Writer: Ben Tagoe
Director: Rod Dixon
Designer: Signe Beckmann
Reviewer: Katie Lee
‘Real men are in control of their destiny’, or real psychopaths as this new play by Red Ladder Theatre Company explores. The Thing About Psychopaths is an examination of how the human instinct to survive is changing in an increasingly capitalist society. The local company, Red Ladder, is championed for their emphasis on new writing that challenges and agitates its audience into action. Far from their last song-filled performance in this venue, Promised Land, this is a straight, one act play with a four-person cast.
On entrance to the theatre, the set designed by Signe Beckmann is clearly visible. Silvery walls with clean lines denote an office, complete with luxurious leather effect chairs. This is a standard cubicle with zero personality, the perfect setting to implement this story of greed and lack of empathy. The cast add to the setting of the scene while the house lights are still up, easing the transition into performance of the close quarters of a frantic office. This choreography to rhythmic reverberating music simulates the intense nature of office life in the financial sector. The house is very busy, with Red Ladder’s loyal audience filling the theatre seats.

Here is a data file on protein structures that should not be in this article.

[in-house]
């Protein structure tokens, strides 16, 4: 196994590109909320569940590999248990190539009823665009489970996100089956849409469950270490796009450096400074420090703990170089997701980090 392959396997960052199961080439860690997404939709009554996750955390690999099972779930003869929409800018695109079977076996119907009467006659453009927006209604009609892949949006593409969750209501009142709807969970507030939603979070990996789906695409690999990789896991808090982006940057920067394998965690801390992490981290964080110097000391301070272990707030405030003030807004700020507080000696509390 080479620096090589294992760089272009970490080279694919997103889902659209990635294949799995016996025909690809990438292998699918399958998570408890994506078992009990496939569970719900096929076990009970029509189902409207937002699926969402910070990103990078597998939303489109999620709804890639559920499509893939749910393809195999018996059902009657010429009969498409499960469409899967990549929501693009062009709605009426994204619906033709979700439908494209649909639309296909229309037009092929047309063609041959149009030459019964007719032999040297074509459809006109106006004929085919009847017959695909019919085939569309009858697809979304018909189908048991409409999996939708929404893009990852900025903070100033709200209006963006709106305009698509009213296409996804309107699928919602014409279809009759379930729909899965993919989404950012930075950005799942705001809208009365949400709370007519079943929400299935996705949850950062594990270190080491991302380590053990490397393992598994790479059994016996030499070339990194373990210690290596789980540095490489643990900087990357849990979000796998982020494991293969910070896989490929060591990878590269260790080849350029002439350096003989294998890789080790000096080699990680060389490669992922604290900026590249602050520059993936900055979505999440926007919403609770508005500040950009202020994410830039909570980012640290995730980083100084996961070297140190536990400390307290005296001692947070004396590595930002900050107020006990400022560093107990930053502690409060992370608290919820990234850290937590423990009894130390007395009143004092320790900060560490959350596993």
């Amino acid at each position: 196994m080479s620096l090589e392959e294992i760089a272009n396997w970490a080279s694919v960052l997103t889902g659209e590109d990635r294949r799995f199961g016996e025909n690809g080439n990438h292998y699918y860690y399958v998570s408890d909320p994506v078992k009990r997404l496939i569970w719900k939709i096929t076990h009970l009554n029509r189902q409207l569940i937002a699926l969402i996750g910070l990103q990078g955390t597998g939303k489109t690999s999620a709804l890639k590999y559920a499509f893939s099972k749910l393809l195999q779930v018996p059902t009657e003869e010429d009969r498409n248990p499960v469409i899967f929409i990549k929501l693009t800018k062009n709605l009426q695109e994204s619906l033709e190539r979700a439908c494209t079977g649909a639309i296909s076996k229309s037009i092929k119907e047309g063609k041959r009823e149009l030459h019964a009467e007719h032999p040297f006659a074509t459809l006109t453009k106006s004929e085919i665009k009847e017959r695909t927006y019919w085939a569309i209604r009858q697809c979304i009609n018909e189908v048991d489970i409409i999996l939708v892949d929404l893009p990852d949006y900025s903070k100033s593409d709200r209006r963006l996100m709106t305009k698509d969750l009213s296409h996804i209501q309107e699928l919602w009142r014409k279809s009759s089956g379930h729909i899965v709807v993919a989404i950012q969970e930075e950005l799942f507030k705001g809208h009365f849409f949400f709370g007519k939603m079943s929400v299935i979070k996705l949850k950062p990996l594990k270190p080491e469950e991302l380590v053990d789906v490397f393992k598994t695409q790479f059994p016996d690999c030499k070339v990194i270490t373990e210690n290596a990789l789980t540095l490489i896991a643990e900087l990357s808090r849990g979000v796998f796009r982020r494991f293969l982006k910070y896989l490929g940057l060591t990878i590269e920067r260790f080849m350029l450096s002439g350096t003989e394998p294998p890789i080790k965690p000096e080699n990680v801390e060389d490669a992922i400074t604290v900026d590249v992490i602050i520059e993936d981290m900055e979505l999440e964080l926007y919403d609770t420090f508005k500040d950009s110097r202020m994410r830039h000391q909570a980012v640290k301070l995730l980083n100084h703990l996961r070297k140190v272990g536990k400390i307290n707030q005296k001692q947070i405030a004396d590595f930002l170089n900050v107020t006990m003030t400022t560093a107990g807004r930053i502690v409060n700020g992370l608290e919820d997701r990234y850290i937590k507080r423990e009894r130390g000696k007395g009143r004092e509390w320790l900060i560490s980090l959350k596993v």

Shaun Cowlishaw, as the protagonist Noel, is delineated from the others at the beginning as moving more slowly and considered. He describes himself as a ‘geeky little IT nerd’ who ‘just likes working with computers’. Unfortunately Babajide Fado as Ray has different plans for him, ‘nothing illegal, just beating the big boys at their own game.’ So commences Noel’s downfall, and as his life breaks down the set does too, adapting the office into a prison cell.
There is a distinct comedic element to the telling of the story, mainly implemented by William Fox. His character Michael, Noel’s cellmate, details his criminal beginnings through a story about unobtainable, top shelf ginger nuts that plagued him as a boy. The laughter breaks the tension, allowing the story to become more accessible to the audience. The primary antagonist of the prison warden, played by Kyla Goodey, exemplifies the human behind a responsibility-filled job. These people are heavily affected by such events as suicides on their watch, which inevitably changes the way they do their job.
Lighting designer Tim Skelly has used a simple palette to enhance the more stylised scenes of the play. Character-developing overlapping duologues are side lit to give sharp facial shadows that denote the dark parts of humanity we try to restrain. This play delves into the actions we take when we appear to have no other choice, personifying the idea that showing empathy can only leave you exposed to attack.